• The Blagolife theme (which you can check out under Appearance > Themes after the update.
  • The Dartmouth theme now has 22 banner images from which you can choose (up from 6).


  •  New plugins include Local Time Clock (displays the local time of many cities in a sidebar widget), Simple Section Navigation Widget (allows you to create more customizable navigation menus), Promotion Slider (creates slideshows that can be embedded in pages)

Usability Improvements

  • At the moment, all user accounts on the Dartmouth WordPress services must use Dartmouth NetIDs for logins. WordPress will allow site owners to create user accounts with whatever usernames you want, but it'll cause problems down the line. However, although users must be created with Dartmouth NetID usernames, this is not clear in the login and user management interface. We've tweaked the verbiage to make this a little smoother. If you have already created users with non-NetID usernames, WordPress will not allow you to change these usernames by default, but we can help you do this.
  • Each site has an "admin" email address associated with it (where comment moderation emails, etc. are sent).  If you're the site owner, you will likely receive a confirmation email asking you to confirm the change. Please click through and confirm to complete the process. If you are *not* the site owner, you can change this yourself later under Settings > General.
  • We're hoping to launch "for real" (i.e., no longer in pilot) soon. To wrap up the pilot phase, I'll be following up with site owners soon with a brief survey about how WordPress has been working out for you so far. Your feedback is very much appreciated.

We are thrilled to announce the launch of Dartmouth WordPress!

WordPress is a web publishing platform that enables site builders to set up a website quickly and easily. Thus, WordPress is an excellent solution for self-authored website creation -- a void at Dartmouth until recently.

The Dartmouth WordPress service allows non-technical users to build a site on their own, manage their own users, and publish their own content. We provide a set of standard templates and plugins to customize these sites. The tool itself is maintained by Dartmouth Computing Services.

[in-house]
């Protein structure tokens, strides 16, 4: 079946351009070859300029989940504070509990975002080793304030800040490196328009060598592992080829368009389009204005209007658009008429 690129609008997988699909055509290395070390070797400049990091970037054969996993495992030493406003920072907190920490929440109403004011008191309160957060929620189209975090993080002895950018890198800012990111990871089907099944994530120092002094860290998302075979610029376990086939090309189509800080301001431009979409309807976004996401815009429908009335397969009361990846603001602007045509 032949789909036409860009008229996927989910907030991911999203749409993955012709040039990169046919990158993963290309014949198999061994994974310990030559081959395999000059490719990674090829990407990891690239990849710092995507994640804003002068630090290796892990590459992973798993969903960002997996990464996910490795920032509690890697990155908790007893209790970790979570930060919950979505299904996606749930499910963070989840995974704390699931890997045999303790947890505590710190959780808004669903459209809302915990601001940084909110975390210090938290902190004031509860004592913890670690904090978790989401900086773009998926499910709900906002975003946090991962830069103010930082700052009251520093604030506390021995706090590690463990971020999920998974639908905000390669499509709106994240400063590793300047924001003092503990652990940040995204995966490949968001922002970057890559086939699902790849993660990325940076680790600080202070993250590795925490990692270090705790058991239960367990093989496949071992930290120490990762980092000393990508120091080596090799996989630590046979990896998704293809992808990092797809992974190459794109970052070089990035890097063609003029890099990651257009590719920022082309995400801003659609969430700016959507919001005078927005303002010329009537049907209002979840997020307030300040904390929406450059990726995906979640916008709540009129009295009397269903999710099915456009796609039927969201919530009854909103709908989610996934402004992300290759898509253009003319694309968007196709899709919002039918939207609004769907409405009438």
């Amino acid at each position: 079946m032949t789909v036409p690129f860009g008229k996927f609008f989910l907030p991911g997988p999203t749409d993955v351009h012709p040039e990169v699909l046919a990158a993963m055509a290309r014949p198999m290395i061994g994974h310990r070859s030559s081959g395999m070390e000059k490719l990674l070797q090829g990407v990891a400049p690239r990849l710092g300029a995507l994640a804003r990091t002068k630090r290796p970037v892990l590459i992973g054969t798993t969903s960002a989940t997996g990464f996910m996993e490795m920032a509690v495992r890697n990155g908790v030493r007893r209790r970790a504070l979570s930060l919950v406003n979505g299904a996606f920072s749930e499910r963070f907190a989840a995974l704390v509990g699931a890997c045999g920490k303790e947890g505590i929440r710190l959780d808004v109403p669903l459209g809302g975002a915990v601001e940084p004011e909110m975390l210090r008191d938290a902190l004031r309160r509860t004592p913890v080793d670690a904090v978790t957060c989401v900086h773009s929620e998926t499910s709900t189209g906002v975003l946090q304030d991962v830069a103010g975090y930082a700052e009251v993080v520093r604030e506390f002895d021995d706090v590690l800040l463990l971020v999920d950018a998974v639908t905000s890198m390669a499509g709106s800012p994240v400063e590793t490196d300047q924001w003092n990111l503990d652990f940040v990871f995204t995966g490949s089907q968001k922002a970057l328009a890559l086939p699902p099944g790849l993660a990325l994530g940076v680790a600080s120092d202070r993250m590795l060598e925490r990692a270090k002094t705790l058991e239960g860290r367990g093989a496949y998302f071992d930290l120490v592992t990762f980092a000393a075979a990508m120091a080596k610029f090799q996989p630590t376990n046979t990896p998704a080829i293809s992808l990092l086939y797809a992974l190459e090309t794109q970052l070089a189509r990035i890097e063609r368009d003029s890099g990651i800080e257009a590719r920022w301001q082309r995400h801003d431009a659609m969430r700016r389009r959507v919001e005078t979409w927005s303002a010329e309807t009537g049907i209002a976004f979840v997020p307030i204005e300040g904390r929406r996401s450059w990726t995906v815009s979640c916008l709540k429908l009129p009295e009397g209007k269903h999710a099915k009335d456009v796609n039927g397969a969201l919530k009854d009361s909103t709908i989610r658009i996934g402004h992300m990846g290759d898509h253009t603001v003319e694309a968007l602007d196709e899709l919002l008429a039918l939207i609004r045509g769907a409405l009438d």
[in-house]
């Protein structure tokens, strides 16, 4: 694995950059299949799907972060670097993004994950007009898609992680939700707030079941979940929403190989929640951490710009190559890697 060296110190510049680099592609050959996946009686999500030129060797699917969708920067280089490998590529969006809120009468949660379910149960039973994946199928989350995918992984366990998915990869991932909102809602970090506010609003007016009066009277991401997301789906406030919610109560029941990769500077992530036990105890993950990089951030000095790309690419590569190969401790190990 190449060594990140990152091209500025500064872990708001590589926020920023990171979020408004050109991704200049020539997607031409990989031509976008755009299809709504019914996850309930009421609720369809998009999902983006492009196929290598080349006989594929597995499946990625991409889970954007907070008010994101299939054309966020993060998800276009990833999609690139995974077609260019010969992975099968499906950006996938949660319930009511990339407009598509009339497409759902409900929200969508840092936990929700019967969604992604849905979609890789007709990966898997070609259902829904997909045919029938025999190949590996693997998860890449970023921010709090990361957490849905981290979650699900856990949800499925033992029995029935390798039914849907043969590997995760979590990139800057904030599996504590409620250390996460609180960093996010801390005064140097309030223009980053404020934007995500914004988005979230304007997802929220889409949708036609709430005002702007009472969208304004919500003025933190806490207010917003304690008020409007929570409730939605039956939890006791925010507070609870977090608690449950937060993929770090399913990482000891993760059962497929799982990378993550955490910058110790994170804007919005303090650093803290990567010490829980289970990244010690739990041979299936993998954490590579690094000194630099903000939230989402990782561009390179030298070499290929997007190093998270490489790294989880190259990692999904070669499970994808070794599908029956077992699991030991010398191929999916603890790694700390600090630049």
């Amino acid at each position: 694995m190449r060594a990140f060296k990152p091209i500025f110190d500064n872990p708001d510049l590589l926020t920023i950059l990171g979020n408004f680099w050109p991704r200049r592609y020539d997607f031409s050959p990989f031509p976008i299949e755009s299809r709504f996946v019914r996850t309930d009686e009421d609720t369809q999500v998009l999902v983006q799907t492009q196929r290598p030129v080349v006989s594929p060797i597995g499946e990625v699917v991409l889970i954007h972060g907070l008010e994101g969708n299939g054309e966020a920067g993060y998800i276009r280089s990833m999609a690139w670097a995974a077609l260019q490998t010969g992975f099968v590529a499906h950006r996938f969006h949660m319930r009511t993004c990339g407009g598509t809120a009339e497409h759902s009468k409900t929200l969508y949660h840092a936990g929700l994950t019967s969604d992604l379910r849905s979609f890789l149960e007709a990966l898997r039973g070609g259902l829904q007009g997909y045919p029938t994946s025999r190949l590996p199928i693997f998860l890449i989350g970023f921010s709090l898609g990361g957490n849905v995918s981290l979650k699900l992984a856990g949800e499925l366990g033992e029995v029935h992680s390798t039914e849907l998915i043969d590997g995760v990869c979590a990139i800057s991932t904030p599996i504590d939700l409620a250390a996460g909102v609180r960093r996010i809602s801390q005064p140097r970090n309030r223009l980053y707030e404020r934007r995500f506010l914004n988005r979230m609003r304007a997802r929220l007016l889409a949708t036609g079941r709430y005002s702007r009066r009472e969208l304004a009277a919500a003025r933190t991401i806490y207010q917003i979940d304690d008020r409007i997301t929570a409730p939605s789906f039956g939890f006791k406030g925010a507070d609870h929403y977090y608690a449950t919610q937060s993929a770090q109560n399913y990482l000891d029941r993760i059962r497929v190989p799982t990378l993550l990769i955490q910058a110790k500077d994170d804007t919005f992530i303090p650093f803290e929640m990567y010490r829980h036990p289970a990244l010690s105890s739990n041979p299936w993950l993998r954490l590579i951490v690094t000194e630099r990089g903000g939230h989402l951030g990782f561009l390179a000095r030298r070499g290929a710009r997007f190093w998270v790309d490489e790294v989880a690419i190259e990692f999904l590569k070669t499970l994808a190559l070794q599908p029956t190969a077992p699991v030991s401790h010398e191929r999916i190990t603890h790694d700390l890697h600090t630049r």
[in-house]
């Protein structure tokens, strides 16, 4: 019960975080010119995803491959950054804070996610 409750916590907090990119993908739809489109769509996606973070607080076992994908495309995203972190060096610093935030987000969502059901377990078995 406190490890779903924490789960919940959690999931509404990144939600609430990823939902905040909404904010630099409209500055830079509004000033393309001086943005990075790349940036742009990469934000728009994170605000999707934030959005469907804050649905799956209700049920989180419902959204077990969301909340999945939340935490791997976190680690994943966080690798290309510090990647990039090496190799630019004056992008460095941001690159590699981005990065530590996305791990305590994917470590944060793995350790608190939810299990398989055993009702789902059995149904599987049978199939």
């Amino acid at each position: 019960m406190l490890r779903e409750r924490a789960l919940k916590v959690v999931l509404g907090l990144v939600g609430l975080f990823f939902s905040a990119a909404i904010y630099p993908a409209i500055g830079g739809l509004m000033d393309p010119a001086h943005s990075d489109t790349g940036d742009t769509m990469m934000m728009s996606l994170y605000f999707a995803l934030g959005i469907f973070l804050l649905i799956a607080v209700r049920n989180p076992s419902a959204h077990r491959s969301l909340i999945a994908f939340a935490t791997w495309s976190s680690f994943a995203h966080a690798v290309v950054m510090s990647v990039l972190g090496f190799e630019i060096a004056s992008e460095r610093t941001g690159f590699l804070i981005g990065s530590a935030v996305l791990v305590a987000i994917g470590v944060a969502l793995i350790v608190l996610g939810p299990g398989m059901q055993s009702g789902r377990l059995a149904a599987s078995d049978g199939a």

Anyone with a Dartmouth NetID may request a WordPress site (more info). However, we especially hope this tool will be used for sites that previously were not eligible for support by Web Services or Academic and Campus Technology Services. Examples might include student group websites, faculty homepages and course websites.

Dartmouth WordPress is currently a pilot project, and we're still working out the kinks. If you would like to participate as a early user, please read about the project to determine if the tool is a good fit for your needs and then submit a request for your site.

We are seeking feedback on the Dartmouth WordPress service. Early participants, we'd love to hear from you, and how the experience is going. Specifically:

  • Was the site request and setup process easy?
  • Were the instructions on managing your site and additional help useful?
  • Is there any functionality you think should be offered that isn't?
  • What was especially helpful in your site setup and management?
  • Does the Dartmouth WordPress service work the way you were expecting?

Any feedback would be appreciated. Please drop us a line!